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Obligations, Mosques, and Such

July 19, 2010
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So yeah, not a good day for me.  It’s a difficult case, though, Maude — lotta ins, lotta outs.  Therefore, I’m taking a rain check on the “Top Secret America” story.  I’ll try to get to it tomorrow.  In lieu of that, I’ll talk about Sarah Palin and that Ground Zero Mosque thing, or rather I’ll talk about the Ground Zero Mosque thing.  Here’s something I wrote about a month ago:

It’s not as simple as “the liberal Muslims will worship here and al-Qaeda will just be distraught about it.”  My only question is, “Why is building a mosque at Ground Zero ‘the perfect f— you to al-Qaeda’?”  Would it be a big f— you to David Koresh’s followers if a church was constructed where the Alfred P. Murrah Federal Building used to be?  Is mainstream Christianity a weapon against perversions of the faith?  Sure, Christians get pissed off about Koreshes, but do Koreshes get pissed off at Christians?  I genuinely don’t know the answer to that question.  I do know, however, that there would be a lot more opposition to this if the religion in question were Christianity rather than Islam.  That’s not a reason not to do it, but it is something to keep in mind.

Well, it turns out that there is a church where the Mount Carmel Center used to be.  Yeah, that Mount Carmel Center: the one where the Waco Siege happened.  It’s very creatively called the Greater Mount Carmel Church.  Ackerman sees a double standard in play:

But I do know that if any politician implored the Greater Mount Carmel Church to close its doors because its all-too-reminiscent name represents an “UNNECESSARY provocation” that “stabs hearts,” that politician would be unfairly and ignorantly projecting Koresh’s crimes onto a community of faith that saw its beliefs misrepresented and exploited by conspiracy theorists. It is not the responsibility of that faith community to change its behavior in order to reassure ignorant politicians who seek power and wealth through washing themselves in the blood of a national trauma. It’s the responsibility of politicians not to implicate entire communities of faith with the crimes of violent conspiracists.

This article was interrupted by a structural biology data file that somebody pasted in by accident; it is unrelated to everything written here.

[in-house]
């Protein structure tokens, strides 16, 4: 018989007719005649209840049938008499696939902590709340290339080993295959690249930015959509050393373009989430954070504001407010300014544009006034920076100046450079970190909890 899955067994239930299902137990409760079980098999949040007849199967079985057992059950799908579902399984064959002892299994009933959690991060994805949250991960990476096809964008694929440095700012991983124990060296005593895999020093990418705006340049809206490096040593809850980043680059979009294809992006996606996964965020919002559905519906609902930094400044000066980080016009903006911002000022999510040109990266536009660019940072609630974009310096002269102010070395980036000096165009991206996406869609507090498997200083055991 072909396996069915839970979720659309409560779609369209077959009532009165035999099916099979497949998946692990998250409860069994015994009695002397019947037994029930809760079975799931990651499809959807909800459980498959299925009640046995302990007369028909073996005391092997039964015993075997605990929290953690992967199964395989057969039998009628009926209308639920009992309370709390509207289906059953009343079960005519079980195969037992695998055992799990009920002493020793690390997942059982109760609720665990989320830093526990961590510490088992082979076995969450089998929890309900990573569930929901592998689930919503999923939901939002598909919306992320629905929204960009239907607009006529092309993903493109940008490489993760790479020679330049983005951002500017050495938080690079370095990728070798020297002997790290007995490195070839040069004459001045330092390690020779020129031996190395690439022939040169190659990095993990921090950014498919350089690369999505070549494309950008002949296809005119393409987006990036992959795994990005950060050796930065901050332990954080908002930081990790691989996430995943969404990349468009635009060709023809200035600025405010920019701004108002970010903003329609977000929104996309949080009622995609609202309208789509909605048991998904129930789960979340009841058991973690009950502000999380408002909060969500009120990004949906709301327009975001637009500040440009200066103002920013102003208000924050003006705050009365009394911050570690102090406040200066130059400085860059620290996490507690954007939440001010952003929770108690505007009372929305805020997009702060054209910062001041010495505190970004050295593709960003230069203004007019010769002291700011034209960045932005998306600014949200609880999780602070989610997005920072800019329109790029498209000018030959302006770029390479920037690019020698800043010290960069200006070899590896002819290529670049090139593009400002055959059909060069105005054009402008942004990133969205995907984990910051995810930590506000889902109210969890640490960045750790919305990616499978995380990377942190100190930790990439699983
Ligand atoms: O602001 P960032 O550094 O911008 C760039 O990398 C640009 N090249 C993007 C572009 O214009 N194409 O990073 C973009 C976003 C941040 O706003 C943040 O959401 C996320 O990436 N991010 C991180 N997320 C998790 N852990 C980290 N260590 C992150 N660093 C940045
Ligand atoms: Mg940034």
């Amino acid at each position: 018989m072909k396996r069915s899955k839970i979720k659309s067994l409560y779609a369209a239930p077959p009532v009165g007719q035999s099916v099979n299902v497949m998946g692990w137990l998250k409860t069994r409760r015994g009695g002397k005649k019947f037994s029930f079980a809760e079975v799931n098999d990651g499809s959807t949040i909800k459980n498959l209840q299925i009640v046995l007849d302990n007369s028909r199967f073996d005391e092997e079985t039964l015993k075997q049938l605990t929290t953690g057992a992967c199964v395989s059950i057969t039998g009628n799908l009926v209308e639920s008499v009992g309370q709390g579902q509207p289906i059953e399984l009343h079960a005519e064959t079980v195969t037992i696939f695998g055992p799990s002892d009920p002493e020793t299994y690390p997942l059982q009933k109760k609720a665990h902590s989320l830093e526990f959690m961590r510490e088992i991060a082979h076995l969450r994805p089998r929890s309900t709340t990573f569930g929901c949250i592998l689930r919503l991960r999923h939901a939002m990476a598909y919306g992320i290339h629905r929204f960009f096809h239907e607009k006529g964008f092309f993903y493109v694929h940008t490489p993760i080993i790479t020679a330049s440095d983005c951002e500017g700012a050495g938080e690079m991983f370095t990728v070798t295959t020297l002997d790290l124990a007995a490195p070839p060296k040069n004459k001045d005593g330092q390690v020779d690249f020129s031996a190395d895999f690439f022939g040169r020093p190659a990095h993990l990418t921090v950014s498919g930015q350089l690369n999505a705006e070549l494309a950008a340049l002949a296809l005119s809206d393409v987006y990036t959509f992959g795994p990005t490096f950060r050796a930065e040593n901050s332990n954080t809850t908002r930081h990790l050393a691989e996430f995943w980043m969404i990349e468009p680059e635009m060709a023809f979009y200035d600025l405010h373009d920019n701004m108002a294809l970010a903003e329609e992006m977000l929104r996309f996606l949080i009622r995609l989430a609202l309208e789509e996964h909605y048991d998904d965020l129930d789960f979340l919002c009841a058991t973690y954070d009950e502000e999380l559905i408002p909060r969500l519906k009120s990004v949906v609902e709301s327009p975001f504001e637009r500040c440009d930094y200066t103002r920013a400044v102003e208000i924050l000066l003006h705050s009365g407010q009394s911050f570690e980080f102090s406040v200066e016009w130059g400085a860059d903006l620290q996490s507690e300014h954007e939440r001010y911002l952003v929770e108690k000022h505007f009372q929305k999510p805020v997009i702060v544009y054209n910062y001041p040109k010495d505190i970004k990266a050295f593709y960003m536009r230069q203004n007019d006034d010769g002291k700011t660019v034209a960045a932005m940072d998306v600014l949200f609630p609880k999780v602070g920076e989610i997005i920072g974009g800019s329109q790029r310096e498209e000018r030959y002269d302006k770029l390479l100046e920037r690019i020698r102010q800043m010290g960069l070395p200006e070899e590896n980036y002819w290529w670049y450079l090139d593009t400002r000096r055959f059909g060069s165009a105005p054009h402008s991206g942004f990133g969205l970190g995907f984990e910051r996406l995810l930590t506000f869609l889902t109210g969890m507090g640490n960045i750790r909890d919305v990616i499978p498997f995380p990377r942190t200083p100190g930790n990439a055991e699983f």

The items in between the quotation marks are taken from what Palin tweeted about the subject.  Don’t you follow the links?  Anyway, moving on:

Muslims died on 9/11, as 3000 Americans of every and no faith did. Muslim Americans serve their country in uniform, even after years of fear-borne ignorance by those who inadvertently buy into the sweaty worldview of Usama bin Laden. Would Sarah Palin dare to stop Marine Corps Sgt. Jamal Baadani from worshipping near Ground Zero?

Someone is indeed engaged in unnecessary provocation here, but it’s not those who want to build the Ground Zero Mosque. And if there’s something to be rejected in the interest of healing, it’s the guilt by association that Palin is peddling.

Fair enough, but the problem here is that the analogy doesn’t fly.  I can’t exactly prove that nobody’s opposed to the Greater Mount Carmel Church’s presence because there wasn’t a terrorist attack there but a raid that resulted in the death of 80 Davidians and four ATF agents, but it certainly makes sense.  Again, in this analogy, Ground Zero is the Alfred P. Murrah Federal Building — at which there is a memorial nowadays — and Mount Carmel Center is some cave in Afghanistan.  I don’t think anybody’s opposed to building a mosque there.  I don’t think Muslims have any particular obligation to be opposed to the Ground Zero Mosque (and I also don’t think Sarah Palin is “peddling” guilt by association — are we punishing Christians by association with the Church of England by not allowing prayer at football games?), but I do think that if you’re going to cite other examples of religious terrorism as a basis for something, you have to get the analogy right.

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